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Why does a temp staff member cost more than a permanent staff member?

Elizabeth Kingston

If you’ve ever hired a temporary employee via a recruitment agency, you might’ve been surprised by the hourly rate you are charged for that temp.


Rest assured that most recruitment agencies is not taking advantage, even if the costs are higher than you’d imagined. 


For a variety of reasons, temporary employees can actually cost more than permanent employees. Why? 


As you might be aware, temporary workers aren’t afforded the same benefits that permanent workers are entitled to ie they don’t get annual, sick and carer’s leave.


So, to offset the fact that they do not get these leave benefits Temps usually receive a causal loading. This can make it seem like they are earning more per hour than a permanent employee.


When your permanent employee takes a two-week holiday, they are still paid at the same rate (assuming they have leave accrued). When a temporary employee takes a two-week holiday, they don’t get paid at all.


Temporary workers are entitled to a select few types of leave (as stipulated by Fair Work Australia) but these allowances are unpaid responses to extenuating circumstances like carer’s leave, domestic violence leave and compassionate leave. 


Ultimately, when hiring a temporary worker, you’re paying for the benefits of flexibility and upgrading your organisation’s skill set for a period of time.


Who decided temporary workers should be paid more?


It wasn’t your recruitment agency. 


Fair Work Australia legislates the award rates for casual employees and stipulates the leave which they are entitled to. It also protects temporary workers from the risks associated with short-term employment through casual loading - an arrangement that requires that casual/temporary workers be paid a slightly higher rate to accommodate the lack of other benefits.


What about the other costs on my invoice?


When you hire staff through a recruitment agency, you’re paying for a professional service.


While there are many benefits of hiring temporary employees, understanding the costs can be confusing.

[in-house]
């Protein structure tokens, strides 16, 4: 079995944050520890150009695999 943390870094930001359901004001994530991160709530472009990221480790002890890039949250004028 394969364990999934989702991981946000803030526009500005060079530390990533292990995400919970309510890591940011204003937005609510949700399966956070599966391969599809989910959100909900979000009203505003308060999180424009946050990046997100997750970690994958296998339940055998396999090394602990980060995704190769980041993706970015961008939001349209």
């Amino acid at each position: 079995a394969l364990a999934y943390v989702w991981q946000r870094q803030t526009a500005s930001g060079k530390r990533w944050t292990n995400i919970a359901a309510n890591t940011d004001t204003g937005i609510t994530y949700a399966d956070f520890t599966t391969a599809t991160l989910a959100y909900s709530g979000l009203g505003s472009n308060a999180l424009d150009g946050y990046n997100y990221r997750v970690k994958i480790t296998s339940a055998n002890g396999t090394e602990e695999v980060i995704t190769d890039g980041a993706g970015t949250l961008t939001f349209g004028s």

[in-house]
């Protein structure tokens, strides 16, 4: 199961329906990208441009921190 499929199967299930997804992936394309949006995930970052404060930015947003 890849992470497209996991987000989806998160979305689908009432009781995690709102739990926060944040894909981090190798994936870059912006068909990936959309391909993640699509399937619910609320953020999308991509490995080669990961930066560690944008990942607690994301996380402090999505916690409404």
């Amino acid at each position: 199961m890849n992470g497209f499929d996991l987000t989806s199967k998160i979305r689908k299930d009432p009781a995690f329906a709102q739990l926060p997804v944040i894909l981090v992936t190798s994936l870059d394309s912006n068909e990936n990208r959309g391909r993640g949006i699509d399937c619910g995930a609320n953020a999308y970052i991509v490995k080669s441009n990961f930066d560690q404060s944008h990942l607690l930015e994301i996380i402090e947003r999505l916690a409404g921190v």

Temporary recruitment fees can vary depending on industry, role type, how rare the required skills/expertise are and if your recruitment agency partner follows a low, medium or high pricing model.


In simple terms, the cost of hiring a temporary employee is as follows:


Candidate pay rate + on costs = total candidate cost
+ agency margin = cost to the client




Diamond the Result



On costs


These include superannuation, payroll tax, workers compensation and general insurances. 

Some agencies may include administration fees here.

As a general rule, on costs only change in three circumstances:


  • When the compulsory superannuation rate increases
  • When the state-based payroll tax rates change
  • When the recruitment agency’s payroll administration fee changes 
  • When payroll tax rebates are applicable in the not for profit sector


Recruitment agency margin


Working with a recruitment partner is a commercial relationship - this means we charge a fee to find and supply you with temporary staff. 


The Recruitment agency’s margin depends on the industry, market demands and the supplier/fee agreement in place. Standard margin percentage is 22-25% of the total candidate cost.


How much does a temp get paid?


The candidate pay rate can be hourly or daily and is impacted by:


  • Fair market rates/salaries
  • The relevant award
  • What the candidate is happy to accept

In most cases, temporary staff are paid above the minimum/award wage, because their skills and experience are in demand and because they may be due a casual loading.


Temporary employees cannot be paid below award rates. While not all employees and roles are covered by an award, there will always be a minimum rate that applies to each role.


Your recruitment partner will discuss the candidate pay rate with you, taking the above factors into consideration.


While some roles are not covered by a modern award, your recruitment partner will help to guide you through the process of landing on an appropriate rate of pay. Your recruitment partner will also take into account budget constraints and the requirements of the role. 


In the end, if you’re still concerned about whether your recruiter isn’t charging a suitable amount, don’t hesitate to reach out for clarification. 


Disclaimer: This article was written in 2021 and may be time sensitive.

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